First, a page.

Vulnerability to manipulation and narcissistic abuse results from an inbalance in focus between internal and external events. To recover you need to bring the arrow of awareness inwards and prioritise the peace of your own inner world. This is not selfish and is not incompatible with loving and caring for others.
Codependents are hyper-attuned to the external world but neglect to take notice and act upon their own inner world. Your own thoughts, feelings, perceptions, bodily sensations, wants and desires are distrusted and negated. Instead you live in an unhealthy state of reactivity to what you perceive that others are thinking and feeling. Ultimately you try to control those things over which ultimately you have no control.
Codependents have experienced extensive “abuse training” for long periods during their lives often beginning in the sensitive developmental years where they have been trained to prioritise and respond to an abusive caregiver to obtain attention and approval. As a result a person who has undergone this abuse training typically has the following characteristics which means they attract further abusive people and situations and then become trapped unsure of themselves and unable to walk away:
- Distrust of your own inner world – your own feelings, thoughts, bodily sensations and feelings are distrusted. Anything to do with yourself is negated.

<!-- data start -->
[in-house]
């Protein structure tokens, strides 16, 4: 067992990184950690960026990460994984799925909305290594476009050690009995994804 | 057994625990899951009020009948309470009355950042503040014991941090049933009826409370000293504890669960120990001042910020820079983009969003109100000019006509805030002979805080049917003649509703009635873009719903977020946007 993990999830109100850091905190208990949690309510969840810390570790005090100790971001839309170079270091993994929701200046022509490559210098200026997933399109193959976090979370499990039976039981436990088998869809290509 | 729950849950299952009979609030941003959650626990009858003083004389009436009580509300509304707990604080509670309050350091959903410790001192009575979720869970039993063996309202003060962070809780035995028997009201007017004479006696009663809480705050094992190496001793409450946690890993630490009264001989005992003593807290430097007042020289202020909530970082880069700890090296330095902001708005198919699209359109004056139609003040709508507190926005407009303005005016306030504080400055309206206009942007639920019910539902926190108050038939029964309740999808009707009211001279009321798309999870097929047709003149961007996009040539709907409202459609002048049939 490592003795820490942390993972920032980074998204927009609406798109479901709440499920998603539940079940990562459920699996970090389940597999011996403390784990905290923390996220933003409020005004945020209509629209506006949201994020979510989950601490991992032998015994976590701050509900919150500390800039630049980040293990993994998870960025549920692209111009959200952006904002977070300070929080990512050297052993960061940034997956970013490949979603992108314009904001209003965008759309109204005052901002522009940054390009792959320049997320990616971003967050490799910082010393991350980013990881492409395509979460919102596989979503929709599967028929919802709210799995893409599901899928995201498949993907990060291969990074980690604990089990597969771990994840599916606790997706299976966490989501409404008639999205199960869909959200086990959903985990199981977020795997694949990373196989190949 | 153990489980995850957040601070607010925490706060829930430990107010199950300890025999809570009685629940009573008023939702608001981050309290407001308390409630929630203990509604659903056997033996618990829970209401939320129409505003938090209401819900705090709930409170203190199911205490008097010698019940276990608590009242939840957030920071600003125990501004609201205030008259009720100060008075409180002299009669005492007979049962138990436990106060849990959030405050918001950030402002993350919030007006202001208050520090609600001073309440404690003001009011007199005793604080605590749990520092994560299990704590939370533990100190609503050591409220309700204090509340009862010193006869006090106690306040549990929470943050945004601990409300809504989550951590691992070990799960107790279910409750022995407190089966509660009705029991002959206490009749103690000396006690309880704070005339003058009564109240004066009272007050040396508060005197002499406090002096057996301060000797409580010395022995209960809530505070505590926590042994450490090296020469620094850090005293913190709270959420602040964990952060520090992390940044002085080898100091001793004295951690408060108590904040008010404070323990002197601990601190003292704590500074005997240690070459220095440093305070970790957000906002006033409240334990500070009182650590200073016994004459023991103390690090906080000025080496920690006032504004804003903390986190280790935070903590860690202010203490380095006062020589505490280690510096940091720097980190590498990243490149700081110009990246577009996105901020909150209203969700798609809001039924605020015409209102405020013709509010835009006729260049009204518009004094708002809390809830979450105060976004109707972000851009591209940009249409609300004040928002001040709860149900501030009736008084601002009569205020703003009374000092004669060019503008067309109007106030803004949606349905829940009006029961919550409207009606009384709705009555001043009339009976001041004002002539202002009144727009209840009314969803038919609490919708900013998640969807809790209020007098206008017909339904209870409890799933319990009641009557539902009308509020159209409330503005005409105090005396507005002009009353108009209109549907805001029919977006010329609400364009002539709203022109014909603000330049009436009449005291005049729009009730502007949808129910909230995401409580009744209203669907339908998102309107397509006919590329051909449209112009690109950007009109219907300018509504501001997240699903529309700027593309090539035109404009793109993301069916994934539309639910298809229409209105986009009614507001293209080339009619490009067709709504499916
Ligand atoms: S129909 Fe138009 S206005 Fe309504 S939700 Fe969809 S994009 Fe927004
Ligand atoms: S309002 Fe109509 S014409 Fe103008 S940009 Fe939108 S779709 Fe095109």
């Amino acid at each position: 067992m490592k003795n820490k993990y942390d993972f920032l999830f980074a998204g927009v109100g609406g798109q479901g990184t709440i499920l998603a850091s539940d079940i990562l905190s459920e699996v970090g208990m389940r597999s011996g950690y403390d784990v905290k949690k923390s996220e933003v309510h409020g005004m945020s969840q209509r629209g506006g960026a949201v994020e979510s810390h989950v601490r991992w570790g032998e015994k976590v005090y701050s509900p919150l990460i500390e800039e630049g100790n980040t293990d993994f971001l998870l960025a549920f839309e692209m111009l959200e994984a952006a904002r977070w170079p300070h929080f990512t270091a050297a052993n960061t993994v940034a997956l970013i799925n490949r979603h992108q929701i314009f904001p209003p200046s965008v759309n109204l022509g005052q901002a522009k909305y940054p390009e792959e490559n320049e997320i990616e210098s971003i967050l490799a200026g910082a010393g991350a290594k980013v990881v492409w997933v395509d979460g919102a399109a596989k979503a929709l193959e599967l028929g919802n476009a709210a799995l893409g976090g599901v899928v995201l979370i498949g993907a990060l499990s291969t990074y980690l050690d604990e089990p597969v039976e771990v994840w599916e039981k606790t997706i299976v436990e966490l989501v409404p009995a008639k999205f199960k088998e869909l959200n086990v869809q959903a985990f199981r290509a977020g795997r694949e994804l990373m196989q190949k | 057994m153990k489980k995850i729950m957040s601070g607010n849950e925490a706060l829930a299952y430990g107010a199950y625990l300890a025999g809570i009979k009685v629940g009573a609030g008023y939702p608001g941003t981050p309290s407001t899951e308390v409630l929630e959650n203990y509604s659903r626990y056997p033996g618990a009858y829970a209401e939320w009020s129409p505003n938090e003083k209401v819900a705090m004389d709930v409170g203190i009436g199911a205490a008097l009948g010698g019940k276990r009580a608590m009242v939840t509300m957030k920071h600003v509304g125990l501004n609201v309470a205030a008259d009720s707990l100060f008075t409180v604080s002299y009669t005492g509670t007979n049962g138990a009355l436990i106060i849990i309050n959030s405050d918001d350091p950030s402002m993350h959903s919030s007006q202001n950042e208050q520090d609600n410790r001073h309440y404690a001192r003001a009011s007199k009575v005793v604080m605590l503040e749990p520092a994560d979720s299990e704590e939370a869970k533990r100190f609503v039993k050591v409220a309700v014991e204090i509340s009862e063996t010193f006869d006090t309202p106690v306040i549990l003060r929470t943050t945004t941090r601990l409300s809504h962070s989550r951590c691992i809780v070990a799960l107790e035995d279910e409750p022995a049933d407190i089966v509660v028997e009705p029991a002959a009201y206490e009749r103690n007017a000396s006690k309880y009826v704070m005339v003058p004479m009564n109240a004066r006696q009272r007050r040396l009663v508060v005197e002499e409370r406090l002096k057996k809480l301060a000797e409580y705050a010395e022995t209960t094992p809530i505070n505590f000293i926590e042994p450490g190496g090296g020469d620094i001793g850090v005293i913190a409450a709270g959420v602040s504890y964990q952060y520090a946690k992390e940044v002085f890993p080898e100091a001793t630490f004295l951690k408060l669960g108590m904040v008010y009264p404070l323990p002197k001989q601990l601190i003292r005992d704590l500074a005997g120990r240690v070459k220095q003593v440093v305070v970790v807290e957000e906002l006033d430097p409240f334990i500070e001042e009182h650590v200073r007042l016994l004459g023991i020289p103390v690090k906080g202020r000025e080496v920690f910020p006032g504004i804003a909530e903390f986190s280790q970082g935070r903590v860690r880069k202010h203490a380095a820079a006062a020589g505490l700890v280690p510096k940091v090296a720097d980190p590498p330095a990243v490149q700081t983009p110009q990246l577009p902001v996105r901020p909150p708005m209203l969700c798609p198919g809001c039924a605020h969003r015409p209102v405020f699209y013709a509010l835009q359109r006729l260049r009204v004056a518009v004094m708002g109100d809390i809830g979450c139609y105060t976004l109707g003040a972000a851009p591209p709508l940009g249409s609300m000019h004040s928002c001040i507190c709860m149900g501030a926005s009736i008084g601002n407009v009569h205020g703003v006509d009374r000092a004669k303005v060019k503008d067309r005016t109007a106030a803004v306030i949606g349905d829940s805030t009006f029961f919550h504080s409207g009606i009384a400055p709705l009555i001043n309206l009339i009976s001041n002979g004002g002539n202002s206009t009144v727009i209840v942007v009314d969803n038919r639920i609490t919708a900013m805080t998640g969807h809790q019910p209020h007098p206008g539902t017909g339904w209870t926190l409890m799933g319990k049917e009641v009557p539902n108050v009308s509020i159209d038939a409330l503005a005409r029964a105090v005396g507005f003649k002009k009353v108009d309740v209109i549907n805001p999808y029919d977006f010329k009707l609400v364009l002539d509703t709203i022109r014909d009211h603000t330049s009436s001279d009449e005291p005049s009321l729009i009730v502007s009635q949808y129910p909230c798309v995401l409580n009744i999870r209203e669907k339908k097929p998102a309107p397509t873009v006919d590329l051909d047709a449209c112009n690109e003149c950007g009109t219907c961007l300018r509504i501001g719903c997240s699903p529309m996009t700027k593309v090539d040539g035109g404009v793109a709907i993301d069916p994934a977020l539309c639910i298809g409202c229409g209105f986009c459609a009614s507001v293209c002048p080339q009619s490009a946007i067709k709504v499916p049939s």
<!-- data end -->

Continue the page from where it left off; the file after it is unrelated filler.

- Hyper-attunement to other people – you are extremely attuned to verbal and non-verbal signals which indicate pleasure or displeasure in others .
- Longing for approval – not only are you extremely sensitive to cues which indicate how others are feeling but you are very sensitive to perceived signs which might indicate disapproval and rejection. This triggers an overwhelming sense of shame and worthlessness.
- Toxic shame – a pervasive feeling that there is something wrong with you. You feel ashamed easily and when you have a shame attack you feel powerless as if your whole person is dissolving. You feel consistently worthless and as if you are “not standing on solid ground”.
- Guilt – circumscribing your sense of toxic shame is a sense of guilt that prevents you from focussing on your own feelings and taking action in your own best interests. You easily blame yourself for events which are not your fault. The sense of guilt over prioritising yourself keeps you stuck.